One Last Waltz

In this project for Cinematography (1704GFS) (late 2016), we were required to make a 6 minute film with no dialogue. My roll in this project was as writer, editor, sound recording and sound designer.

 Reflecting on the production I am proud of the final film. We started with a concept of a story which in comparison to the other productions in our class was not only ambitious with its choreography but also simple and not heavy handed with its story. Some of the shots look very pretty in our film (picnic scene, dramatic lighting ending scene, opening dolly shot, and chapel scene) which is due to the talents of the DOP, director and lighting department and also a bit of luck with location scouting and weather. The performances from most of our actors and actresses were passionate and mesmerising.

Things that I wish I could do again would include a more in-depth collaboration with the director and DOP to synthesize shots/edits that add to the story BEFORE shooting so we know if an idea will or won’t work before shoot and therefore can go to another idea. Another thing I wish would be that I had more experience going into this production as an editor. Doing it again I would now shoot for the edit. A lot of our footage had continuity errors dues to lack of someone taking the roll of continuity person. Although most of the time this can be fixed in post, this adds more un-necessary time to the post-production which could be spent elsewhere. I would also have a clear shot list and shot notes on the day so that going into post I would know what a good take was. I would also use a slate in every shot and also have most shots with audio recording (in our case we didn’t record audio for some takes and also didn’t use the slate in some, making the naming convention in post quite intuitive). I would again work with the director and DOP prior to shoot to create a rough animatic prior to shooting as this film had in planning some transitions that didn’t work wasting both time in shooting and time in post. In regards to sound design, as a film is around % 80 sounds and even more noticeable when there is no dialogue, there is a large responsibility on the sound designer to create an atmospheric soundscape to add extra depth to the story. However my experience in this roll is small and most of what I was doing was intuitive with smalls pearls of wisdom passed down from editing courses that gave a broad, general view of sound recording and editing. Also in regards to audio recording, some of the audio in good takes was unusable due to people talking on set, so having someone in place as the 1st AD would rectify that. Despite all these things I think the final product sound wise is quite good.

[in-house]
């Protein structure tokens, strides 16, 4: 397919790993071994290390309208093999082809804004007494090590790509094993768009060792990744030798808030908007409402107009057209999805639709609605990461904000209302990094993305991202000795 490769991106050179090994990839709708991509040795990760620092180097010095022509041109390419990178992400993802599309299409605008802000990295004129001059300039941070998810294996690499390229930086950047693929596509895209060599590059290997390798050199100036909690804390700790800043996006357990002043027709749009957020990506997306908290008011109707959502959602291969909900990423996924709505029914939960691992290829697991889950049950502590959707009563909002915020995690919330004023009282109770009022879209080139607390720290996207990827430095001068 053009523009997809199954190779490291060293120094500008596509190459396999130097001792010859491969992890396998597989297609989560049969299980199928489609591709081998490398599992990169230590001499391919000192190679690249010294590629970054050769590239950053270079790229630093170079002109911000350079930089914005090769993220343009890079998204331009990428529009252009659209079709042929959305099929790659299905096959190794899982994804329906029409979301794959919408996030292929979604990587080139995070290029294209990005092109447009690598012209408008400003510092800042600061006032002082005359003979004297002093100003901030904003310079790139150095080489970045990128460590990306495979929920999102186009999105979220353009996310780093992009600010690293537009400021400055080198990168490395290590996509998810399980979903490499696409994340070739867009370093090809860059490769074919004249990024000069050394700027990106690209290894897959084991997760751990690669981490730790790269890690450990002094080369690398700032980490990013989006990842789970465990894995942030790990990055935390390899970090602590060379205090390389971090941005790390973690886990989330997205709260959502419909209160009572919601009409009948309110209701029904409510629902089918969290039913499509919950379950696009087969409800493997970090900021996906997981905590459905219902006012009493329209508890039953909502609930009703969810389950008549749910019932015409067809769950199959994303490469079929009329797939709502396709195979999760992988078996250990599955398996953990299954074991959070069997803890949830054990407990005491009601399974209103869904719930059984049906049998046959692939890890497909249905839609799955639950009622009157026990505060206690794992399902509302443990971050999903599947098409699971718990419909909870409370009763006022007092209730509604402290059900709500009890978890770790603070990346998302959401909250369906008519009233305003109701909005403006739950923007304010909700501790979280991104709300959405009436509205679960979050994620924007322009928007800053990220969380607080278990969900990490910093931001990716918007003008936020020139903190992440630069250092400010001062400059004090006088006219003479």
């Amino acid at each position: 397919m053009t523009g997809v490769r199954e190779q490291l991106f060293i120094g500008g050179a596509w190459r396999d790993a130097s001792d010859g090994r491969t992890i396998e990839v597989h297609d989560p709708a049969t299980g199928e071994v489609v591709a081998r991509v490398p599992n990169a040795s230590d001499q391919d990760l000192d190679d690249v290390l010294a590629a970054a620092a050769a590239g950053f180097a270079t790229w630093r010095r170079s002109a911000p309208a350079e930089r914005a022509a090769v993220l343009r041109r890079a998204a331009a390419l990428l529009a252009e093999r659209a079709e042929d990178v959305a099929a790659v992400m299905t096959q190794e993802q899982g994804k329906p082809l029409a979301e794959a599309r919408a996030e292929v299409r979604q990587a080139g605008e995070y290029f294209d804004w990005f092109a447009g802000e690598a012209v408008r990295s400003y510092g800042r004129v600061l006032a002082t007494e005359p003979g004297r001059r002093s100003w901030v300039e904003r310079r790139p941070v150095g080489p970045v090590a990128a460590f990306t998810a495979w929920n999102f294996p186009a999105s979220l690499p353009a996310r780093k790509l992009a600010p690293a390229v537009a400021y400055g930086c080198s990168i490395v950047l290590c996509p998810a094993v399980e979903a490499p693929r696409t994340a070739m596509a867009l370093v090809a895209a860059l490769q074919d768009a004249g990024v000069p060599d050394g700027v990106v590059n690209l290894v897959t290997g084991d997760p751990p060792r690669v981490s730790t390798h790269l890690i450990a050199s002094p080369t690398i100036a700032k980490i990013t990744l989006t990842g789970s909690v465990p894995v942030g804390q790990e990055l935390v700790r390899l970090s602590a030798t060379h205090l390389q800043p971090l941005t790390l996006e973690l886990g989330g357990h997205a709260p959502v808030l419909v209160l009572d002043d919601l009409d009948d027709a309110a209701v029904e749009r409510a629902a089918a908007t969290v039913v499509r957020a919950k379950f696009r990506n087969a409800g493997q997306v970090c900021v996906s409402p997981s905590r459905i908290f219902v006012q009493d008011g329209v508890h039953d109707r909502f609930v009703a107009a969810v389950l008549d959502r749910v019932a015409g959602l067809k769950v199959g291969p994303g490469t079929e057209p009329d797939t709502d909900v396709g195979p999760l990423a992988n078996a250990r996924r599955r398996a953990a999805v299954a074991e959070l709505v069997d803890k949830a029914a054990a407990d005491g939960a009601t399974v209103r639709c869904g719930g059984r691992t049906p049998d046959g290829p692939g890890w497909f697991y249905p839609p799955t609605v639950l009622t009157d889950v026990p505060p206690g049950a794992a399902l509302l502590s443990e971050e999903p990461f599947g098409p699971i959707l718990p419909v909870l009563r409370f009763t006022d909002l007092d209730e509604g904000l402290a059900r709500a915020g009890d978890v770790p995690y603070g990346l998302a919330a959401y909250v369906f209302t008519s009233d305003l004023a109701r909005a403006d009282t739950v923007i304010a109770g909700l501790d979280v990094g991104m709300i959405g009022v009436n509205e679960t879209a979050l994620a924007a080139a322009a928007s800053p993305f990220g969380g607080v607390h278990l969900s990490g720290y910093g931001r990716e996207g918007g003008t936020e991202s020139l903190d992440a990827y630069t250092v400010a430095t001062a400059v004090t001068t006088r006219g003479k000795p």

Things our group could have done better to have a smoother production include a better plan from cinematography POV. A lot of the coverage filmed was unusable or bad in the edit room because they didn’t follow the 30 degree rule resulting in jump cut-esque edits. This would be rectified by a more collaborative pre-production. We also didn’t do an in depth storyboard in pre-production which hurts us in post because a lot of the shots planned didn’t work. This resulted in (in the case of the first 3 shoots) a lot of improvisation on set. Also, the original lighting set up and the props for the living room scene was (and still is in the final film) in some shots dull. I think this could have been rectified if our production designer, director and DOP visited the location before shooting. Additionally, the performance from our elderly female actor was poor in our first living room shoot. This could be due to her lack of acting experience or lack of preparation and maybe direction. In regards to her performance, perhaps more rehearsal before filming may have been needed for this actress. In regards to direction, a lot of the shots weren’t done while playing out the whole scene; only certain parts. For example, the director would tell the actor to go and sit down onto a chair, but the actor wouldn’t be in the correct mindset of a woman who is dying sitting down to a chair, instead just looking sad falling into a chair which looks fake and uninspired. In retrospect I would have instructed the actor to play out the scene and then start rolling the camera to get him/her into the correct mindset of the character.

In conclusion, a criticism of our final film is that it feels too much like a music video than a slow-burn cutesy feels train drama and this is largely due to my and the directors oblivious use of the transitions / cuts that look cool and lack of editing with a purpose. I mean this in the sense of how, when planning the edit, does this transition make the viewer feel. Yes, what we have looks cool but cool and flashy aren’t fitting in with the tone of the film. Overall, I enjoyed working with this production and with JC as director. He is a passionate film-maker with an addiction to shooting something. I found his experience as a huge help in the edit room and that with the footage that we received we did a great effort in essentially making/saving/salvaging the film as a lot of the planned cuts shot were un-useable.

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